Bravo to The Mountain Echo, Mount St Mary College’s student newspaper, for publishing an account of their newly appointed college President’s plan to increase the college’s retention rate by pre-emptively culling out students likely to drop out before they counted as part of the statistical baseline. Applying logic that, from all accounts, works well in the private sector, newly appointed college President Simon Newman devised a plan to identify likely failures as soon as possible and counsel them out of school quickly. Here’s an overview of the plan Mr. Newman devised and the purpose for it:
By a certain time into the first semester, the federal government requires colleges to issue a report on the number of students enrolled. This number is the baseline used to calculate drop out rates. For Mt. St. Mary’s that date was September 25.
In an effort to lower that baseline figure by 20-25 students, Mr. Newman developed and administered a survey that all newly enrolled students would take. The students and teachers were told this survey was “…developed by a leadership team here at The Mount, and it is based on some of the leading thinking in the area of personal motivation and key factors that determine motivation, success, and happiness. We will ask you some questions about yourself that we would like you to answer as honestly as possible. There are no wrong answers.” What the teachers weren’t told initially was that these survey results would be used to help identify students at risk of dropping out of college. In a subsequent email to President, the college Dean, after learning the true purpose of the survey posed this question:
“If this is not an anonymous survey, nor even a confidential personality test, but a highly intrusive, and misleadingly framed administrative tool, can we proceed without disclosing to our students’ what’s at stake?”
The Dean was not the only administrator who questioned the plan. There was strong opposition from most of the cabinet once they found out the true purpose of the test. One of the strongest opponents of this was Dr. Greg Murry, who headed a program for incoming freshman. Hurry was even more appalled when President Newman asked him to compile a list of freshmen whom professors in his program “…had determined were not likely to complete their freshman year successfully.”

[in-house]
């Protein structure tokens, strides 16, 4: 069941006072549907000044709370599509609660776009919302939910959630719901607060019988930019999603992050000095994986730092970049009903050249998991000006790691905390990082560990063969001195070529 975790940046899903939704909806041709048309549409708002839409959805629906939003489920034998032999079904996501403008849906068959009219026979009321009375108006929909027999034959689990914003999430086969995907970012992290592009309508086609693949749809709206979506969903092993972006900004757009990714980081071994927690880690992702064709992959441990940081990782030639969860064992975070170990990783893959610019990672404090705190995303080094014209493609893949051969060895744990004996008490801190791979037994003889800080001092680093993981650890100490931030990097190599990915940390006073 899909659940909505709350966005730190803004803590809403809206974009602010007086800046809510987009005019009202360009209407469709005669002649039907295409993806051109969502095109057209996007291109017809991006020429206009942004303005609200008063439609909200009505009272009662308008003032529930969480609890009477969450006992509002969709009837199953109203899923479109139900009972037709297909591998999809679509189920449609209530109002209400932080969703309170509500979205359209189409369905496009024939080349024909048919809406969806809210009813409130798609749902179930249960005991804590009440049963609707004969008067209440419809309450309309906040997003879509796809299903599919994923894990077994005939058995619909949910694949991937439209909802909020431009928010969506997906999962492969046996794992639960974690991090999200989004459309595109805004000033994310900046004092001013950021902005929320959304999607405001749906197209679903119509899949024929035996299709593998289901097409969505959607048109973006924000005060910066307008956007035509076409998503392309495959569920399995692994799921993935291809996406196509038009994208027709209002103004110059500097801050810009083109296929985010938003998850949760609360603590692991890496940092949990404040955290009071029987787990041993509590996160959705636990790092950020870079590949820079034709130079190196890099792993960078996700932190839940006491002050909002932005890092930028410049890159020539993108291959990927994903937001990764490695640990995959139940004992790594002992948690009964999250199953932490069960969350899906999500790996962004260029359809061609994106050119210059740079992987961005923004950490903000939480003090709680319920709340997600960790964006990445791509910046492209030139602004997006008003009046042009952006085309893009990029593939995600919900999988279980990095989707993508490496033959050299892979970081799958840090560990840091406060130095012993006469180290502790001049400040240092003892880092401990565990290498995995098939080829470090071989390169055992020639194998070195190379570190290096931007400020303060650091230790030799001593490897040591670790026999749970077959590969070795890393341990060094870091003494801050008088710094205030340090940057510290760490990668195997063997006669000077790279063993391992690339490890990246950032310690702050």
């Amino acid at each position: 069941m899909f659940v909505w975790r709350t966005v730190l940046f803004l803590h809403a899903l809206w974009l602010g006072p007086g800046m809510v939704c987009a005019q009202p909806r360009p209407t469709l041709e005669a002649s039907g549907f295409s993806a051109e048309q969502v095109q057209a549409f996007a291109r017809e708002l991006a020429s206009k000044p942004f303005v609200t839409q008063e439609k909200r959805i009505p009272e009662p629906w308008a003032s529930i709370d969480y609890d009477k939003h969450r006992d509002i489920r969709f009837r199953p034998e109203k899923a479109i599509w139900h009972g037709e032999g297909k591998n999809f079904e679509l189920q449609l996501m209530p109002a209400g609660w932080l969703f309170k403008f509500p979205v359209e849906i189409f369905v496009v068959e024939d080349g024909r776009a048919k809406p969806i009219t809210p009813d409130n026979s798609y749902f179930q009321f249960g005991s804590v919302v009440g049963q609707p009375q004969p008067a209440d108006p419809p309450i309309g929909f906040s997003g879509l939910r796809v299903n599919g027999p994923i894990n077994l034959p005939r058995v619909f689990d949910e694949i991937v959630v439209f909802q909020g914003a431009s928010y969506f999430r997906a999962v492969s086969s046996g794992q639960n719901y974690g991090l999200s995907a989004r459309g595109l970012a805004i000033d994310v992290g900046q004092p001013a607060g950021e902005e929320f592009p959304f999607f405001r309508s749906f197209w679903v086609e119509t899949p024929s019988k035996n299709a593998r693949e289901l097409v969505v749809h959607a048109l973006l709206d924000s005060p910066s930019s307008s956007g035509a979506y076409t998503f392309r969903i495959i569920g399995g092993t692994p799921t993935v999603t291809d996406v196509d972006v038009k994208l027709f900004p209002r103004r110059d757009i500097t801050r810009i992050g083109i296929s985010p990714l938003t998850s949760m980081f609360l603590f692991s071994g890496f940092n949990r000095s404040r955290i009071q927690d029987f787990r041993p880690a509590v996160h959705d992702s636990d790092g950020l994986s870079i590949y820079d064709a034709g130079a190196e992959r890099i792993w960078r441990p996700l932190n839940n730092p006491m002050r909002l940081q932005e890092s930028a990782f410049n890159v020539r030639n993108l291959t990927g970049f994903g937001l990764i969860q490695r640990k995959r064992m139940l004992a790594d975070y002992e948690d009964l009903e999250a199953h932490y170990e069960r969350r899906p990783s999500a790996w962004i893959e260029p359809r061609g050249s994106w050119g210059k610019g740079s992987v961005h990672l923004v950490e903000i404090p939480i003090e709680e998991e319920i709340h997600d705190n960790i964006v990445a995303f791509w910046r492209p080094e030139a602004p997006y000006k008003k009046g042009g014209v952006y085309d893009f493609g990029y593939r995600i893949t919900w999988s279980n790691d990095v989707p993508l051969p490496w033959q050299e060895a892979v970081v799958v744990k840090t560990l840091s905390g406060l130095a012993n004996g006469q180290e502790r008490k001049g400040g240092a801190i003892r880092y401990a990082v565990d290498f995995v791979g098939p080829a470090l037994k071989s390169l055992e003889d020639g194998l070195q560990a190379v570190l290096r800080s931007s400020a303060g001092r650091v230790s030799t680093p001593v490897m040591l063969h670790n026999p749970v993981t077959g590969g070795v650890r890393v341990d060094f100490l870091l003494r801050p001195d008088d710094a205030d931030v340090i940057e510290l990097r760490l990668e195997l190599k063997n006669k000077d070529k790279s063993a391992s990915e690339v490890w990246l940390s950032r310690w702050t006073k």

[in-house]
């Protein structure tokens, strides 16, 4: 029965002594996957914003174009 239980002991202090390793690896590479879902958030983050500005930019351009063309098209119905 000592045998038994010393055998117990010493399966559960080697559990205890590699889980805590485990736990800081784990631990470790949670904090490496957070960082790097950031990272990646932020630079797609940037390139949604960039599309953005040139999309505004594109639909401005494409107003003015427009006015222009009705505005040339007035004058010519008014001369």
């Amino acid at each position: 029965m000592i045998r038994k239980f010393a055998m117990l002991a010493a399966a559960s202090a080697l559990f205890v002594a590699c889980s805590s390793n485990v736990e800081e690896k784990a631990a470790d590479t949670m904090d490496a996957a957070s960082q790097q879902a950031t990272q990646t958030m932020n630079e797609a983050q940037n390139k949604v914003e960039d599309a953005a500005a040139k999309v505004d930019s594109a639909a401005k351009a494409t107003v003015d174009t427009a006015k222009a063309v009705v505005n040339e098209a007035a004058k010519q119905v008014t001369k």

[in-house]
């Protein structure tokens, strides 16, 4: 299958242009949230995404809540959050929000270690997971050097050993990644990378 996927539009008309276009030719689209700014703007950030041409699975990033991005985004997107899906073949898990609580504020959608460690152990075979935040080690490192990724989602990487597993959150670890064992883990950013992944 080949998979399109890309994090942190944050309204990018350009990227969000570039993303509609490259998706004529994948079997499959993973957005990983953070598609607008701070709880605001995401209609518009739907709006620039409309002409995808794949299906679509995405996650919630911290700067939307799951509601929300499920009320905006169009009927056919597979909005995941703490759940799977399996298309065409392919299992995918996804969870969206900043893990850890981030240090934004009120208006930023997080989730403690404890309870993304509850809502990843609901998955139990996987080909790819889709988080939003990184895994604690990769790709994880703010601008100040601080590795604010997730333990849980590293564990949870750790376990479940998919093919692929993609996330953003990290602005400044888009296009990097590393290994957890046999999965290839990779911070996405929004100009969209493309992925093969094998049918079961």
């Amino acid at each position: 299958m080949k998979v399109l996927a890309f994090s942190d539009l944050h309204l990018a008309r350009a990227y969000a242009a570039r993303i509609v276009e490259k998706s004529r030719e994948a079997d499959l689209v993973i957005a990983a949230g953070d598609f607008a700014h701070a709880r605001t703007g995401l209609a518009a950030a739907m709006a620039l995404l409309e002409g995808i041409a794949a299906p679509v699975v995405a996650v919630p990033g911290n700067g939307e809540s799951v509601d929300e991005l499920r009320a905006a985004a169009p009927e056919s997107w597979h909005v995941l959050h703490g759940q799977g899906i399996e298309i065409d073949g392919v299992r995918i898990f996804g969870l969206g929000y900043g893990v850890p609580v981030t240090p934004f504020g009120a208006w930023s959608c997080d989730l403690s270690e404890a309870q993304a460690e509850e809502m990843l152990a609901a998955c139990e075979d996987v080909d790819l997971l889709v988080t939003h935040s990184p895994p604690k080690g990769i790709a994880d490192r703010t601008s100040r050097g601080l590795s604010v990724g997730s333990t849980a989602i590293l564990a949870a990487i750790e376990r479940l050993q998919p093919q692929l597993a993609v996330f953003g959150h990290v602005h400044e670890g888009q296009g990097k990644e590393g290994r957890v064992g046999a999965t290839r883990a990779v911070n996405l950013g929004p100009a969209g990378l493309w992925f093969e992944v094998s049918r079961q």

This pushback led to a meeting with three of those officials and the President, a meeting that included this exchange and sequence of events:
According to Murry, during the course of the conversation, Newman said, “This is hard for you because you think of the students as cuddly bunnies, but you can’t. You just have to drown the bunnies…put a Glock to their heads.”
Economics professor Dr. John Larrivee was also present and confirmed Murry’s account of the conversation with Newman.
Sources close to the president’s culling plan also confirm that the Mount Cares Committee was asked to provide names of freshmen to be dismissed.
Ultimately, the president’s plan was thwarted as no names were provided by the extended Oct. 2 deadline. “We simply ran out the clock,” Murry said.
A banker who came from an industry that heartlessly issued bogus mortgages to unsuspecting homeowners might not view students as “cuddly bunnies” and might be willing to “put a Glock to their heads” in order to get better numbers for US News and World Report, but fortunately for the students at Mt. St. Mary’s their administrative team defied the edict from the president.
This whole sequence of events is a good metaphor for the way charters cook their numbers… they intimidate and repeatedly suspend students who can’t “meet their standards” and build up their graduation rates by leaving a trail of “voluntary transfers” behind. Fortunately for our country, public school teachers still think of their students as cuddly bunnies.
h/t to Diane Ravitch and Peter Greene